More and more people are leaving the suburbs to live a country life, but buying an acreage is a little different than buying a house in the burbs. Buyers should investigate a number of things on the property, assuring them that the land they purchase is going to support the lifestyle they have envisioned.

Danielle lives on an acreage in Kamloops BC, give her a call to let her guide you on

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Candain RRSPIt’s been 60 years since the RRSP was introduced as a retirement savings tool.

But that doesn’t mean Canadians have learned all the lessons of the past. Here’s a look at five common mistakes investors make with their RRSPs:

1. Dipping into the funds:

Carol Bezaire, the vice-president of tax, estate and strategic philanthropy at Mackenzie Investments, says the No. 1 blunder is dipping into an RRSP for expenses other than retirement income.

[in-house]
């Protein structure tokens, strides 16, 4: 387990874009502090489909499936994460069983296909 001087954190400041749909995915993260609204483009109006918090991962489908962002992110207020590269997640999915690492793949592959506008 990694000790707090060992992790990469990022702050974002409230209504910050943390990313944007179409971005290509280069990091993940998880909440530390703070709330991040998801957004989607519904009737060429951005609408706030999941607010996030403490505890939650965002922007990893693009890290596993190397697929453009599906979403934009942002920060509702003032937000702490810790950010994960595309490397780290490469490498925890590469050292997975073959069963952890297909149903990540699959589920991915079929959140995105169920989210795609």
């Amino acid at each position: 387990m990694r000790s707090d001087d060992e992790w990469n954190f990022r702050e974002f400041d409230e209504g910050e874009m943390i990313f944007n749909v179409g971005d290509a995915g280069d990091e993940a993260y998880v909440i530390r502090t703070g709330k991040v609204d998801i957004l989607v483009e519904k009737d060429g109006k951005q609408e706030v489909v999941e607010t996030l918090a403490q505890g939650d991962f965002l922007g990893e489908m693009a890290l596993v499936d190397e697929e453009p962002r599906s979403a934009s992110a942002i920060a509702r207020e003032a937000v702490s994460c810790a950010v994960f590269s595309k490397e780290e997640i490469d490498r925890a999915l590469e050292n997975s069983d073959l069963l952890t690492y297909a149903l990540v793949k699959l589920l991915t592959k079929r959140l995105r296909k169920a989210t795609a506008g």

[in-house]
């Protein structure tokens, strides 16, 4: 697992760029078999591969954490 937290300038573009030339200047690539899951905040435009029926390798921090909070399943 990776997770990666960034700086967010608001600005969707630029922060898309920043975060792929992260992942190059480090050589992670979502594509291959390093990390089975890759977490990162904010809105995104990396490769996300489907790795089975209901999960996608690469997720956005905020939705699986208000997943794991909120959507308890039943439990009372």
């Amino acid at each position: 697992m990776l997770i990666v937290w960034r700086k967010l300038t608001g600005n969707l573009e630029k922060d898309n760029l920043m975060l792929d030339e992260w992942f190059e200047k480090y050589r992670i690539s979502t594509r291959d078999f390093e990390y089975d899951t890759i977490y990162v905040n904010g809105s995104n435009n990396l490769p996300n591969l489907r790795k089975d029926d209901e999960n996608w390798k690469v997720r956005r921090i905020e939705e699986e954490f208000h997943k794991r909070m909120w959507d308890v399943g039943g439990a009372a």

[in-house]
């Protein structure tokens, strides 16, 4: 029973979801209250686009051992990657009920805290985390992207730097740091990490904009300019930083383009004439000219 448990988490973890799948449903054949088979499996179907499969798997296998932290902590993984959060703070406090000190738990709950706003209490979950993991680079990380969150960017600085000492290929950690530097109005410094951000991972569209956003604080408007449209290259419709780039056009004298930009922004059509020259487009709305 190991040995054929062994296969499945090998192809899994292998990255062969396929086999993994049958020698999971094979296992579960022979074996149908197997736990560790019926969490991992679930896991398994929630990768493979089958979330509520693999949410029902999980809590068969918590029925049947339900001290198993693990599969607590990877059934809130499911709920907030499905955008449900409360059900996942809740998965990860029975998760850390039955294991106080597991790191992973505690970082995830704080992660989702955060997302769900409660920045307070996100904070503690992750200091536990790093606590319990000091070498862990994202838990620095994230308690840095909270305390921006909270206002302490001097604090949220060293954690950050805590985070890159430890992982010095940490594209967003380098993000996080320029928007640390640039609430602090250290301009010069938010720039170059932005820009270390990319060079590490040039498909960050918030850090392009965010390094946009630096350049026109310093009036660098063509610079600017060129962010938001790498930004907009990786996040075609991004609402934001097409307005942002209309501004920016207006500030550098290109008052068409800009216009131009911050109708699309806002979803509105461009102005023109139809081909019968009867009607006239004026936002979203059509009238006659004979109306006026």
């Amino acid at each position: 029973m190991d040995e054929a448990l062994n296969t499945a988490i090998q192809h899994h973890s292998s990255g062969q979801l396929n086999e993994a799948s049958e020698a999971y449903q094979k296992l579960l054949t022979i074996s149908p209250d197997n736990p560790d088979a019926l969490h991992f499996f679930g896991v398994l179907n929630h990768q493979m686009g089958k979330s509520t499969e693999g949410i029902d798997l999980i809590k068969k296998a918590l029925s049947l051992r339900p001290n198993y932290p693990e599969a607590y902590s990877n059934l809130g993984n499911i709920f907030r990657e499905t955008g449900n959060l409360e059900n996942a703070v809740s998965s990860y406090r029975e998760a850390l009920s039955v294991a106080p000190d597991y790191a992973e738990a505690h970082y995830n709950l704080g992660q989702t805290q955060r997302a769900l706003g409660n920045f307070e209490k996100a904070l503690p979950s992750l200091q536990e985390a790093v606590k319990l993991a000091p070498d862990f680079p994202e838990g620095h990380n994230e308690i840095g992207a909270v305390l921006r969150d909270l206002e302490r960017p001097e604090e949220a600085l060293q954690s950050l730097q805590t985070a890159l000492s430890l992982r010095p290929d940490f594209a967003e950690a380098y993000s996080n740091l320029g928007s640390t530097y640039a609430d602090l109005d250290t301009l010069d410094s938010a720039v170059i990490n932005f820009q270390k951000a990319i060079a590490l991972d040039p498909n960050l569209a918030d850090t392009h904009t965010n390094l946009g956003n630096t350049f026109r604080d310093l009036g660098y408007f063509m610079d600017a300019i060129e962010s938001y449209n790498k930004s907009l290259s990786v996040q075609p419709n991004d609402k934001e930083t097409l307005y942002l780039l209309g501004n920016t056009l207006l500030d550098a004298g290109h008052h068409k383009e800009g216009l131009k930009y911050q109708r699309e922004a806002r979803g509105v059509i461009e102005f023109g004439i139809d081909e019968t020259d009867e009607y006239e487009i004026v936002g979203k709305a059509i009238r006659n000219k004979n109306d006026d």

“People are making random withdrawals out of it for vacation or whatever,” she says. “And what they end up with in April is an unexpected tax bill.”

Financial institutions withhold some of the withdrawal — between five and 30 per cent depending on the province and total sum — and, depending on a person’s

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Canadian RRSPAs we near the deadline of March 1 for making your RRSP contributions, I thought it is an appropriate time to give you a “to do” list of financial and investment planning items to review or consider.

Nancy Woods is an associate portfolio manager and investment adviser with RBC Dominion Securities Inc.

1. If you are the typical procrastinator when it comes to making an RRSP contribution, consider setting up a monthly payment plan into your RRSP. Making a contribution in the first 60 days of the calendar year allows you the option to choose which taxation year you deduct the amount from your income. There’s nothing that says you have to wait until the following year to make your contribution. This is, of course, dependent on you having earned income